Learning Italian Ab Initio

Learning Italian Ab Initio by eustaquio

This article was written by Lucy Farrell, published on 1st August 2014 and has been read 3217 times.

Lucy Farrell learnt Italian ab initio at the University of Exeter and is currently studying in Venice, Italy.

Why did you decide to learn Italian ab initio?

Learning a language comes naturally to very few people. I struggle with my mother tongue at the best of times, so what on Earth would possess me to base something as important as a university degree on my non-existent linguistic abilities?


I can put this down to one thing – personally experiencing the wonders of a diverse culture. You gain something that can’t be learnt from books. It’s this passion that halfway through my gap year drove me to go through the hassle of turning down my place on a French and History course and reapply to French and ab initio Italian.

What are the challenges of learning a language ab initio?

Before I turned up to my first lecture I didn’t even know that cappuccino wasn’t an English word (oh the shame!). For the next two years I struggled through the toils of another grammar and lexicon. Although, to a certain extent, my previous knowledge of French helped, academically learning a language has never suited me.


I guess I was lucky in that I had already gone through this ordeal when learning French. I can’t say my experience with secondary school language lessons left much of a positive impression on me, but I discovered it was ENTIRELY worth it when you finally got the chance to immerse yourself in life on the continent. It was this that got me through my university exams and helped me secure the grades needed to apply for a 9-month study placement at Ca’ Foscari Universita’ di Venezia.

Tell us about your year abroad!

I arrived one evening, in stifling heat on the eerily serene, moonlit streets of my new home. I had no return ticket and once again my life in the aging suitcase trundling besides me. Venice stood before me, a muddle of unknown passageways, unmoving boats and strangers.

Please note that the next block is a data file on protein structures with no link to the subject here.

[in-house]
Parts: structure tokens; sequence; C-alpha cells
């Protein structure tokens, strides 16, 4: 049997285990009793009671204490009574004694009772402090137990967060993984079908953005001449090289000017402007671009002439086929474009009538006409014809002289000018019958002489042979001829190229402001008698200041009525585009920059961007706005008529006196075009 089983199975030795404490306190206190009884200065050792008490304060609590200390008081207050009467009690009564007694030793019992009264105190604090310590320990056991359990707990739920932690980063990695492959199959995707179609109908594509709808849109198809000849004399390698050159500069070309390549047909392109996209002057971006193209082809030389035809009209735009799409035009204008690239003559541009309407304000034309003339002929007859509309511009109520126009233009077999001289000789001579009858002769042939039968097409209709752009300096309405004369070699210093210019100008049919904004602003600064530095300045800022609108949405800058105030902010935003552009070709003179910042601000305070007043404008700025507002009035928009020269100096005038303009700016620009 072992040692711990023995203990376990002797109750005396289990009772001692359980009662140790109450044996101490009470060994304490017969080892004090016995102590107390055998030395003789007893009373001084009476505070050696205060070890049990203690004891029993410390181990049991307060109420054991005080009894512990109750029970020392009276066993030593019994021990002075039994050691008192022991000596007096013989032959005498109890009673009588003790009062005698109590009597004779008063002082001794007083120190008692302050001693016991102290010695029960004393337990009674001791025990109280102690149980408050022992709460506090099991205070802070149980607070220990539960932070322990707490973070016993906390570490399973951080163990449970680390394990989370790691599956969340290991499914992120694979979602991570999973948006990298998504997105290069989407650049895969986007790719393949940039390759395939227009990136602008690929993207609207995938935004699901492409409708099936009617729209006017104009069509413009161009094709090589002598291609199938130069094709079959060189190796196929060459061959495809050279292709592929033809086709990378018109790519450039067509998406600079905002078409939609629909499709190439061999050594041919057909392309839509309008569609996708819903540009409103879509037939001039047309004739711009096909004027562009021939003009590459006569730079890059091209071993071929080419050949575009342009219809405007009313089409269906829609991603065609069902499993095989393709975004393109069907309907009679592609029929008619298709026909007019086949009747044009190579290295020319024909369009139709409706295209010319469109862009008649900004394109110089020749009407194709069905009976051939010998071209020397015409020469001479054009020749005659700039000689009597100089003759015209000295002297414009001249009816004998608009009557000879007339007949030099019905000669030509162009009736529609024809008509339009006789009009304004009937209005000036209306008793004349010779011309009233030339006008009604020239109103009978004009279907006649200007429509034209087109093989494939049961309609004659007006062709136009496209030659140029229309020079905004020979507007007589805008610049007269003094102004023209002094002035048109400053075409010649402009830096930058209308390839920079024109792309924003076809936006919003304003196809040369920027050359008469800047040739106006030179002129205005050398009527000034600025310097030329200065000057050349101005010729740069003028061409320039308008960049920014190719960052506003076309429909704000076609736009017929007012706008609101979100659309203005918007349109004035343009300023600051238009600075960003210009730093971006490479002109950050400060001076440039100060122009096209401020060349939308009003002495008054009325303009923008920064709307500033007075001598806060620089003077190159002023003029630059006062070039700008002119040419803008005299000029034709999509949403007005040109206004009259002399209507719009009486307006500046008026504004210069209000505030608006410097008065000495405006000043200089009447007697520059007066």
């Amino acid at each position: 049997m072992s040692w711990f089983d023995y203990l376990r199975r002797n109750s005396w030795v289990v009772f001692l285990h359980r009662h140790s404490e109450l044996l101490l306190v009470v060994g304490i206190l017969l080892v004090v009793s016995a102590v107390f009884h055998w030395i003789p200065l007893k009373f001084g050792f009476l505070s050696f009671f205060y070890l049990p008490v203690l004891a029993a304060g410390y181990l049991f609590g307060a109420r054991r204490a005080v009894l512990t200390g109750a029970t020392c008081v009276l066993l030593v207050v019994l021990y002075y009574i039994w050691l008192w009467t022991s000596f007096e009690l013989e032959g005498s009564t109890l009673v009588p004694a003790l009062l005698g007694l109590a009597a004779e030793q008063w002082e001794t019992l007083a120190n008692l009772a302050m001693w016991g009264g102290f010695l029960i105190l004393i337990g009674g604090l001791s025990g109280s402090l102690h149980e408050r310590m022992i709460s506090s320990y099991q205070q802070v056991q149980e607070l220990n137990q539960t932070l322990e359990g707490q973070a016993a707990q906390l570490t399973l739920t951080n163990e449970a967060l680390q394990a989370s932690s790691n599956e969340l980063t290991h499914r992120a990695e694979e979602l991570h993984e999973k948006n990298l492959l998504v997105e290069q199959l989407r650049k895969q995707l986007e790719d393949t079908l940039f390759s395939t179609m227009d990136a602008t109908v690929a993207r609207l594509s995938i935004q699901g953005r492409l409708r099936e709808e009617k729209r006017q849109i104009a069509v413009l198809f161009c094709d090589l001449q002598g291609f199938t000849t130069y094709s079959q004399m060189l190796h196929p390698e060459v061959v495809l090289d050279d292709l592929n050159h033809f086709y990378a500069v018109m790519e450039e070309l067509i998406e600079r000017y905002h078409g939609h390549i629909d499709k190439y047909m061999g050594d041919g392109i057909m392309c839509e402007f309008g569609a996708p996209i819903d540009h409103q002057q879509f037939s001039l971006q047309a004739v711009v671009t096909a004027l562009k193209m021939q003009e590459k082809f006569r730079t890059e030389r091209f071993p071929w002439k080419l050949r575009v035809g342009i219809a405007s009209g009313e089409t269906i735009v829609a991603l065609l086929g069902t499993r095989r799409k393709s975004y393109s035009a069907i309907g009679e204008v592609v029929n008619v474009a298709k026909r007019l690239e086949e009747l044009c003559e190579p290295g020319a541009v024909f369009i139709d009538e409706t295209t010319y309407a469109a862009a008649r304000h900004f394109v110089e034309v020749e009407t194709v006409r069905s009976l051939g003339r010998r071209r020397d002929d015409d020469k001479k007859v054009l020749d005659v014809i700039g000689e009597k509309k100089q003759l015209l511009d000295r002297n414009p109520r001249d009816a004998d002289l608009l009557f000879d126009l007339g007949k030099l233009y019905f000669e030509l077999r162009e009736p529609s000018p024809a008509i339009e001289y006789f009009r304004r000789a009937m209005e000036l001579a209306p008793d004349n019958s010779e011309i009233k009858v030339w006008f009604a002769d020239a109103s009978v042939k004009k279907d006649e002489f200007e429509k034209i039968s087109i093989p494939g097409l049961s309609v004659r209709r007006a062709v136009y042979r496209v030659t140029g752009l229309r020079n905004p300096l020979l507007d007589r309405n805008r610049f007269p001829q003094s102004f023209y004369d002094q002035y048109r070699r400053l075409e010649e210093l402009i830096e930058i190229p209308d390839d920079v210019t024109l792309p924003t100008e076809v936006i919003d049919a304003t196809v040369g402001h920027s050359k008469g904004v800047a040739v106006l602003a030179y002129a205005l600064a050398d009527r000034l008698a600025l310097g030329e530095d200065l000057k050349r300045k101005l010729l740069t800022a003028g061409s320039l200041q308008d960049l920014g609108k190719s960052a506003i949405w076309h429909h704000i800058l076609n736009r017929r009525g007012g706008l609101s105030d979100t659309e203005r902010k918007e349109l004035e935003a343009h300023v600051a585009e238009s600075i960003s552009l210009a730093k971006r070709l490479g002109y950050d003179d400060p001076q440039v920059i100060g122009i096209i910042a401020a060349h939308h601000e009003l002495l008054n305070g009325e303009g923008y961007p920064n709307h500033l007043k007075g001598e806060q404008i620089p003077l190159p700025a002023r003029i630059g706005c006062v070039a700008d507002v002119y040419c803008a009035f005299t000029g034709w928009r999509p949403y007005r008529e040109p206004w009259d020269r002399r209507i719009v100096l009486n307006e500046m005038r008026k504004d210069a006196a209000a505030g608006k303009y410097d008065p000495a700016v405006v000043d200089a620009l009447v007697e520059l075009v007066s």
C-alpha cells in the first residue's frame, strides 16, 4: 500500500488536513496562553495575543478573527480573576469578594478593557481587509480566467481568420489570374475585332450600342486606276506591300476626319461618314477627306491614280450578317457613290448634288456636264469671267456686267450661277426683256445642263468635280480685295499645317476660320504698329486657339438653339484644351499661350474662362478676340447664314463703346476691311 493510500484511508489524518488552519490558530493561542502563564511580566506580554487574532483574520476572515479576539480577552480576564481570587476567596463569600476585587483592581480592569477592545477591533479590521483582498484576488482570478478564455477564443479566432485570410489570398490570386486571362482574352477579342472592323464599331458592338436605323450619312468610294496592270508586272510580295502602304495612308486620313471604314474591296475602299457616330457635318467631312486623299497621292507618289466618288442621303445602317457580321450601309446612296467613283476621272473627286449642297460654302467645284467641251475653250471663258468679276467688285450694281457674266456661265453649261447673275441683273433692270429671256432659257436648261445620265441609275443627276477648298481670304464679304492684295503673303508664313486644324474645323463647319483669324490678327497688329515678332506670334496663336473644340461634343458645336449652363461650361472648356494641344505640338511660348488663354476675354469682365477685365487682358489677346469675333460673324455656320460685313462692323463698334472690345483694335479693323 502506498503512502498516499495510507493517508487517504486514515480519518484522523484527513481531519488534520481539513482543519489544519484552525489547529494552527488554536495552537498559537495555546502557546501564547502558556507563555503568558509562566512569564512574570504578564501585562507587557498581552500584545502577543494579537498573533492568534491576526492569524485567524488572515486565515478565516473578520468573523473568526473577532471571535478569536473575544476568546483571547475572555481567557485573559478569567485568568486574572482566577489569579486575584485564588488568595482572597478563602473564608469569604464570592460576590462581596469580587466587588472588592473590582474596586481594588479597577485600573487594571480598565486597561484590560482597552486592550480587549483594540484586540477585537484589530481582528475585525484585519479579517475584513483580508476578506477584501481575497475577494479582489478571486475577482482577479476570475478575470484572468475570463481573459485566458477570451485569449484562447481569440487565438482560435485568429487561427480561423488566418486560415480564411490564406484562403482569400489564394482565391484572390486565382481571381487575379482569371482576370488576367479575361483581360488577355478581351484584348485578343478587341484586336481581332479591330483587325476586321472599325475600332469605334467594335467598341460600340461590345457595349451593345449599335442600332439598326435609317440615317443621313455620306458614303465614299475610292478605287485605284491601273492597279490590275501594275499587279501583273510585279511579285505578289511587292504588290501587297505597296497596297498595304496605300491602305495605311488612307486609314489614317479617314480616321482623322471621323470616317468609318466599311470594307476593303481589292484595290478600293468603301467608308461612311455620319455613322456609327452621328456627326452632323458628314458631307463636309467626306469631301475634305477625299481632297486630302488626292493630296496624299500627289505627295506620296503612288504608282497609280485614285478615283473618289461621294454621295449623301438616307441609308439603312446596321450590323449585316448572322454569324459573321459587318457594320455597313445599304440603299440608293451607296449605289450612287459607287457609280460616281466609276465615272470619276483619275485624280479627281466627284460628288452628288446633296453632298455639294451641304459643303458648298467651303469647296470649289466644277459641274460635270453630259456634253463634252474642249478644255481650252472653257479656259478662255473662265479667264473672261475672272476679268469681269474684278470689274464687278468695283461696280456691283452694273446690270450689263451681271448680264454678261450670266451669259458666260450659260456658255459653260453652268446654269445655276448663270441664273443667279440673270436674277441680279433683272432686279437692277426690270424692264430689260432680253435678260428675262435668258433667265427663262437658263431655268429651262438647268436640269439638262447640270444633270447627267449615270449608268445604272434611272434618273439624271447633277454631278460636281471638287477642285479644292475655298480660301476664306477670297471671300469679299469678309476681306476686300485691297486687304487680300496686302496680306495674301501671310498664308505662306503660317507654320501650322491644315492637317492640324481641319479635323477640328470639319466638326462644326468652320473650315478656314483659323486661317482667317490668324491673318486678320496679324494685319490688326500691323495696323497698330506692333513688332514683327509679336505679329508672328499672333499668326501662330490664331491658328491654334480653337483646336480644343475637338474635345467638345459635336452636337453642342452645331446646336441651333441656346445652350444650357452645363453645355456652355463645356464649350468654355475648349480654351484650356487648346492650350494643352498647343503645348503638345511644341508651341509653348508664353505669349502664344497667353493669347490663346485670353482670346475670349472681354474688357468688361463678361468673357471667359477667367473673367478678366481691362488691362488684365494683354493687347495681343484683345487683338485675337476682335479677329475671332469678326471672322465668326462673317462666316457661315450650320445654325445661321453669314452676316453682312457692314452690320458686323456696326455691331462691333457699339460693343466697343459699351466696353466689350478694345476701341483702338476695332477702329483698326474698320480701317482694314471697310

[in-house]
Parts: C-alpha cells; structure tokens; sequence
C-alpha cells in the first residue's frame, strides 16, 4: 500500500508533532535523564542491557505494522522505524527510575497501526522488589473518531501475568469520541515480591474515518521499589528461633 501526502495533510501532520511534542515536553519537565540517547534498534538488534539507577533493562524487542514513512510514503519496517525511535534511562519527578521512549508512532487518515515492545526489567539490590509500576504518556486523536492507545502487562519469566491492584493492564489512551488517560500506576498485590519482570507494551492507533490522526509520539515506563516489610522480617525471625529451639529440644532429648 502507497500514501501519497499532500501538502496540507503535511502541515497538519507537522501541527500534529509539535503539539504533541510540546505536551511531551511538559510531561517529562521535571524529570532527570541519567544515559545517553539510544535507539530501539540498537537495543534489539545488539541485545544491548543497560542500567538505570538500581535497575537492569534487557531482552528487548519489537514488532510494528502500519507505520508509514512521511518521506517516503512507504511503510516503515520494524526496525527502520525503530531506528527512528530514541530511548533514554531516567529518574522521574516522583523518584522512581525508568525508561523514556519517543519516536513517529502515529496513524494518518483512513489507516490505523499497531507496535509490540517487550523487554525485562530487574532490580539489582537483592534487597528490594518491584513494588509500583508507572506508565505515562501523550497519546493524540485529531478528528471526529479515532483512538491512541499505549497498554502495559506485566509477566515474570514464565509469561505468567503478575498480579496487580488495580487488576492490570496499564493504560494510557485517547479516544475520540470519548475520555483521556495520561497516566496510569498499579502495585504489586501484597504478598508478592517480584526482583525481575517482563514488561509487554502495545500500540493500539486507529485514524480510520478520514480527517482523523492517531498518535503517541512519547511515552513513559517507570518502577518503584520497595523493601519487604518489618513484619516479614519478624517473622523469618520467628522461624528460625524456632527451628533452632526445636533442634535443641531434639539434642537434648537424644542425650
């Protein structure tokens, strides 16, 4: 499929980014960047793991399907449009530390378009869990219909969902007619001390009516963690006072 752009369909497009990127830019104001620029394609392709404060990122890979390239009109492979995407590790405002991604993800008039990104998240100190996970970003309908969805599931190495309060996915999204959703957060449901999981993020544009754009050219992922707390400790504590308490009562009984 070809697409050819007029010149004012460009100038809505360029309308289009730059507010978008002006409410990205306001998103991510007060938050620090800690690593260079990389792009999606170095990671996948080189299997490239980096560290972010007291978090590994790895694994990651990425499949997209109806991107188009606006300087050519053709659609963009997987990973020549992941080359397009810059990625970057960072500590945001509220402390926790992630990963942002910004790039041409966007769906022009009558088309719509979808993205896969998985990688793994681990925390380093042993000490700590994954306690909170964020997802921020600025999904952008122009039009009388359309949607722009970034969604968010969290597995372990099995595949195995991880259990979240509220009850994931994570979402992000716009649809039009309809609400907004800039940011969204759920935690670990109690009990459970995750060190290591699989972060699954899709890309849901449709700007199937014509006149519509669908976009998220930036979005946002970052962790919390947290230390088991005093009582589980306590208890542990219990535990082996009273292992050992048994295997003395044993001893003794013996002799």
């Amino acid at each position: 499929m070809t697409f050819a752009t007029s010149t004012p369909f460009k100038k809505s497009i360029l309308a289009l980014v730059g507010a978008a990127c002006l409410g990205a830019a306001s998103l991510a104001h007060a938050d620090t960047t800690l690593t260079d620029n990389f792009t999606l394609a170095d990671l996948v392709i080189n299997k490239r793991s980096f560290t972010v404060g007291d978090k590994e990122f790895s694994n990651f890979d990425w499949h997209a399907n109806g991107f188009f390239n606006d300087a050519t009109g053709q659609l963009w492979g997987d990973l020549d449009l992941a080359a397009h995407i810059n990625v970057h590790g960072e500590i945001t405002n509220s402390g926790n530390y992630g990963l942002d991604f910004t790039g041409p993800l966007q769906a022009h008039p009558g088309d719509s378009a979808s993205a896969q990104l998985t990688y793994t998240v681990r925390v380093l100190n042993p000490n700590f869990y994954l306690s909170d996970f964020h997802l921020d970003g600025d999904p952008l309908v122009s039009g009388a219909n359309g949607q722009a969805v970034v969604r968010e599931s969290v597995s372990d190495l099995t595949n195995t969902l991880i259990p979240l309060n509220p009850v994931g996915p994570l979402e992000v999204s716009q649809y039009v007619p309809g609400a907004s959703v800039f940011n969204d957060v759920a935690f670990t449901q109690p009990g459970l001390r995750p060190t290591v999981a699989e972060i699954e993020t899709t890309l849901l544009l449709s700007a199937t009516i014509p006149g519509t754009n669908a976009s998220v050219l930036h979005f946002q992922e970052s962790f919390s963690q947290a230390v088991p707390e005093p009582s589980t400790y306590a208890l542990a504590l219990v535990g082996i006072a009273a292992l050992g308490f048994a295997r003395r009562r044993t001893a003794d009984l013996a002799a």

I won’t lie; I could barely speak the language. I mumbled a few short sentences that I’d been lovingly crafting during the 2-hour flight into Marco Polo airport. After they’d been used up and I’d registered the pitying looks from my new housemates I switched to English, until that too proved fruitless. The rest of the walk to the apartment went along to the sound of my housemates rapidly conferring to each other in incomprehensible Italian.


However, after the initial confusion, perched on the side of a painfully gorgeous canal, the sun-setting as my Italian tandem partner and I enjoyed a spritz… that moment, and thousands more like it during the year, made all the effort worth it.

I would not say that the choice to go to a different country, far from your comfort zone, is for everyone. But I have never heard of anyone saying they regret it. Far from it, in fact.

How did your language skills change on the year abroad?

Some of my Erasmus friends had gone one step further. As it was not a requirement of their UK course, they had never spoken a word of Italian before arriving in Venice. They did find it hard work but all of them have come back with the ability to hold a conversation. Equally, at the other end of the spectrum, the ones who had learnt Italian since secondary school are all near fluent.


I did not come back fluent, but my drastically improved linguistic confidence, new friendships and general life experience made it arguably the best choice I have ever made. That is, aside from always saying yes to gelato!

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